As hospitals are forced to innovate, anatomic pathologists and medical laboratories will need to adapt to new healthcare delivery locations and billing systems  

As new challenges threaten the survival of many hospitals worldwide, medical laboratories may be compelled to adapt to the needs of those transforming organizations. Those challenges confronting hospitals are spelled out in a recent report from management consulting firm McKinsey and Company with the provocative title, “The Hospital Is Dead, Long Live the Hospital!

A team of analysts led by McKinsey senior partner Penny Dash, MB BS, MSc, looked at nine trends affecting hospitals in North America, Europe, Asia, and other regions. These trends, the authors contend, will force hospitals to adopt innovations in how they are structured and how they deliver healthcare.

Here are nine challenges hospitals face that have implications for medical laboratories:

1. Aging Patient Populations

“Patient populations are getting older, and their needs are becoming more complex,” McKinsey reports, and this is imposing higher cost burdens. The US Census Bureau projects that by 2030 approximately 20% of the US population will be 65 or older compared with about 15% in 2016.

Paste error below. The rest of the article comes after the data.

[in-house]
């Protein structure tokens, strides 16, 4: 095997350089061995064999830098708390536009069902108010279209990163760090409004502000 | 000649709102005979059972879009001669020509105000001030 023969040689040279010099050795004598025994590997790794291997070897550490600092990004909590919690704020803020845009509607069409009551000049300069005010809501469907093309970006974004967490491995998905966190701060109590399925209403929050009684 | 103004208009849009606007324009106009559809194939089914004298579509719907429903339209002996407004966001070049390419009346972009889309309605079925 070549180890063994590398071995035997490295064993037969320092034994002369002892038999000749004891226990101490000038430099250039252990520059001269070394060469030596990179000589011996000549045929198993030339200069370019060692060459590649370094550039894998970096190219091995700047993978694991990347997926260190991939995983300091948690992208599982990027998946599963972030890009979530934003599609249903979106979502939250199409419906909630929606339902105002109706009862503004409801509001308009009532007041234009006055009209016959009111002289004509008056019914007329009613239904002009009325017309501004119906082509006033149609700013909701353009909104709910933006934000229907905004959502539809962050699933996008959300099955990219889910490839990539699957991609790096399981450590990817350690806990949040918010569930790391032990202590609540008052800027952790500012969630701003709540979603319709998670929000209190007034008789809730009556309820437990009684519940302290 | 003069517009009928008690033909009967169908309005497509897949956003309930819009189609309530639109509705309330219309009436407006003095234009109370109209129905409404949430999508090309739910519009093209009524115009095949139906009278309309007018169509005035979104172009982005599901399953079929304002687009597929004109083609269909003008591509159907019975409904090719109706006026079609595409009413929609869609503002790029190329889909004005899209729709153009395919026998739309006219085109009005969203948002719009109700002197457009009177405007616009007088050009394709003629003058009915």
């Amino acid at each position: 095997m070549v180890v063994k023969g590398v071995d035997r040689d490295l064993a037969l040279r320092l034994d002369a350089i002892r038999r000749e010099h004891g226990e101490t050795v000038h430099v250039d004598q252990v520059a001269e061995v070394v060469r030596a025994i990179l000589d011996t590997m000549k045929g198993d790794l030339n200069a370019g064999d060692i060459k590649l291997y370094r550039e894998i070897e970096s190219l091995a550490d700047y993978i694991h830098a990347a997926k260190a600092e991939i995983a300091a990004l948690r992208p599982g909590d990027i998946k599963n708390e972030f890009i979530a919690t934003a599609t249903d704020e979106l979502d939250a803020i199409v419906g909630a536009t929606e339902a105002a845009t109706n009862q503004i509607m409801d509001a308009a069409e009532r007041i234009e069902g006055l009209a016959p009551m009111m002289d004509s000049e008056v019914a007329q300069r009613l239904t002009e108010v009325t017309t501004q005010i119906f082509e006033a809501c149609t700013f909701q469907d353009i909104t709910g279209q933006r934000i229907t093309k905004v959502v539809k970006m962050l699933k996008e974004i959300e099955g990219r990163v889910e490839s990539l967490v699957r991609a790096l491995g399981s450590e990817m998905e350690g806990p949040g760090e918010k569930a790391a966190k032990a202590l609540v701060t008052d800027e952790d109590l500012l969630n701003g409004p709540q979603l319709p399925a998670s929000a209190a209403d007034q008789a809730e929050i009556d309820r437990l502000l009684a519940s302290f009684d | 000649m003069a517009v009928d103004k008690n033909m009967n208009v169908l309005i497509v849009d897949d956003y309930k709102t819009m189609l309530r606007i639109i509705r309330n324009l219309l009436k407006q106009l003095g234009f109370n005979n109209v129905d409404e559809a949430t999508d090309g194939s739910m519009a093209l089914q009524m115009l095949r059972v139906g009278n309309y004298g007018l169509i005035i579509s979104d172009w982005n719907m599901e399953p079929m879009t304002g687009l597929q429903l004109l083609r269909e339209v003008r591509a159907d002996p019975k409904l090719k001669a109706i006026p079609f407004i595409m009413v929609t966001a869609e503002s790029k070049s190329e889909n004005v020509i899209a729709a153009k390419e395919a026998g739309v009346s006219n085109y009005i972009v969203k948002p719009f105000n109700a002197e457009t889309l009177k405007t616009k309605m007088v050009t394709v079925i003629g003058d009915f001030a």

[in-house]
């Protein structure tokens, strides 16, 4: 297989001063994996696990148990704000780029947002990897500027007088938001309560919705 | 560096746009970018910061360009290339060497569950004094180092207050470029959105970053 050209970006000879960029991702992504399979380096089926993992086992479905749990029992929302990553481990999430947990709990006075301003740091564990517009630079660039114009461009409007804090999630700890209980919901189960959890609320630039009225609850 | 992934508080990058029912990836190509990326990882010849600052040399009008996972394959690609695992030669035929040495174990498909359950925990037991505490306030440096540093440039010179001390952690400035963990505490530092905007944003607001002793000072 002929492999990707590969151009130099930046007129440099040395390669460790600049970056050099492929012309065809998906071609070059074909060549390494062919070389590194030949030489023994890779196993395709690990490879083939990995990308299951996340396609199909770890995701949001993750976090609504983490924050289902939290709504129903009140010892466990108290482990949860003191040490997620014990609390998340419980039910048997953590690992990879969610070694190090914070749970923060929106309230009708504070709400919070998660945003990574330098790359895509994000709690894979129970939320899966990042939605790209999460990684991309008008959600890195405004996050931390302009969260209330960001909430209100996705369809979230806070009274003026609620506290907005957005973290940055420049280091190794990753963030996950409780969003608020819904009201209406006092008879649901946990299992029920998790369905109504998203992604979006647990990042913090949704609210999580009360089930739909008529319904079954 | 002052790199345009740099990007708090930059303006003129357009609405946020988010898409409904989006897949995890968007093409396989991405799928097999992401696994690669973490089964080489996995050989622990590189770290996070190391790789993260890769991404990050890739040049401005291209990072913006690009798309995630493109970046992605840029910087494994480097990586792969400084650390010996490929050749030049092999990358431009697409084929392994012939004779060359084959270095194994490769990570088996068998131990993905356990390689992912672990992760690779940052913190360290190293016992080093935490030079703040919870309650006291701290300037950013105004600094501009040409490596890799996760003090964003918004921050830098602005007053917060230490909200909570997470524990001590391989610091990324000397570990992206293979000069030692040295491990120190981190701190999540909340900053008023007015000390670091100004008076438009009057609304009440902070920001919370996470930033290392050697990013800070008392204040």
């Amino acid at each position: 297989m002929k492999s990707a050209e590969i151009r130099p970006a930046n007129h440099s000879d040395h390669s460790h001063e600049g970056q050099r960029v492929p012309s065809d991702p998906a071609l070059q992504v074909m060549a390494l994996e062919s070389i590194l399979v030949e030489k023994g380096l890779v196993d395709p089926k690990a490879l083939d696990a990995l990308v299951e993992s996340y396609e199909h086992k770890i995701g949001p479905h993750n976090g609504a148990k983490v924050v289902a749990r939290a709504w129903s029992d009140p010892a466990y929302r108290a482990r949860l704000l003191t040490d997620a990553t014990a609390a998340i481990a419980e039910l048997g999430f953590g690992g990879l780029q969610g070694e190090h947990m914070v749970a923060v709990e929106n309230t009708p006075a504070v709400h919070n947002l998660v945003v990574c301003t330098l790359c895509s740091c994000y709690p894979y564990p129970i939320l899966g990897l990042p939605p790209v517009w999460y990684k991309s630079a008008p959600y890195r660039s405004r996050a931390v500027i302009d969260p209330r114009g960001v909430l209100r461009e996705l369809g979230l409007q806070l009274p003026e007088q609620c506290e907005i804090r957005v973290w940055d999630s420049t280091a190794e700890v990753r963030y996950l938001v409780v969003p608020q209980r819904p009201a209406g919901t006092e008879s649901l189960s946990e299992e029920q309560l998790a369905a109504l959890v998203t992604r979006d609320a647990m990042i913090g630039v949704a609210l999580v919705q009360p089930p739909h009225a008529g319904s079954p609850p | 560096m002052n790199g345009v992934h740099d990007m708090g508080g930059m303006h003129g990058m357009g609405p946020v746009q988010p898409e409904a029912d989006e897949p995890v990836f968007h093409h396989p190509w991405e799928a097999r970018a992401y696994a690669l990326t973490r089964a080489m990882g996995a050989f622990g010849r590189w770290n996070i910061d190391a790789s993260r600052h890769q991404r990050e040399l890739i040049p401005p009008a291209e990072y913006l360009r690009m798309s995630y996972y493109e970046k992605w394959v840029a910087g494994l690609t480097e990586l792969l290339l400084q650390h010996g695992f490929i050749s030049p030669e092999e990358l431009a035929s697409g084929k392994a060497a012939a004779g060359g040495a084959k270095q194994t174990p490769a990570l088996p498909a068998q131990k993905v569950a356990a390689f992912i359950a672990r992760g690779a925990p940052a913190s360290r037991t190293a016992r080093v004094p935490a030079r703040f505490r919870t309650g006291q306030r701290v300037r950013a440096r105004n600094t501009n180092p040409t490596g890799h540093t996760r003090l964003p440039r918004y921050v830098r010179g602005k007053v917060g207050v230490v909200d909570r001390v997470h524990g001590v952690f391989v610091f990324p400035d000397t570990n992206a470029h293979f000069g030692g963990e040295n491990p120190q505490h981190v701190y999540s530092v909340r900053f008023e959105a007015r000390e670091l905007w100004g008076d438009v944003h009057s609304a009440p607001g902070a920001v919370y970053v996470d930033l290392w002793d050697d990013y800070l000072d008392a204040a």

The federal Centers for Medicare and Medicaid Services (CMS) reports that this age group accounts for a disproportionate share of healthcare costs. In 2014, CMS states, per-capita healthcare spending was $19,098 for people 65 or older compared with $7,153 for younger adults.

The Census Bureau graphic above illustrates how the age of the US population is changing. People are living longer, and as Dark Daily reported in May, this could present opportunities for medical laboratories and anatomic pathologists, as early detection of chronic diseases affecting older patients could ultimately reduce treatment costs. (Photo copyright: US Census Bureau.)

2. Patients Are Behaving More Like Consumers

“Patients—along with their families and caregivers—expect to receive more information about their conditions and care, access to the newest treatments, and better amenities,” McKinsey reports.

Dark Daily has reported extensively on the rise of healthcare consumerism and the opportunities this might offer for clinical laboratories.

3. More Community-based Outpatient Care

Clinical advances are increasing the range of treatments that can be performed in outpatient settings, McKinsey reports. The authors point to multiple studies suggesting that patients can receive better outcomes when more care is delivered outside the hospital. Dark Daily has often reported on the impact of this trend, which has reduced demand for in-hospital laboratory testing while increasing opportunities for outpatient services.

4. Move Toward High-Volume Specialist Providers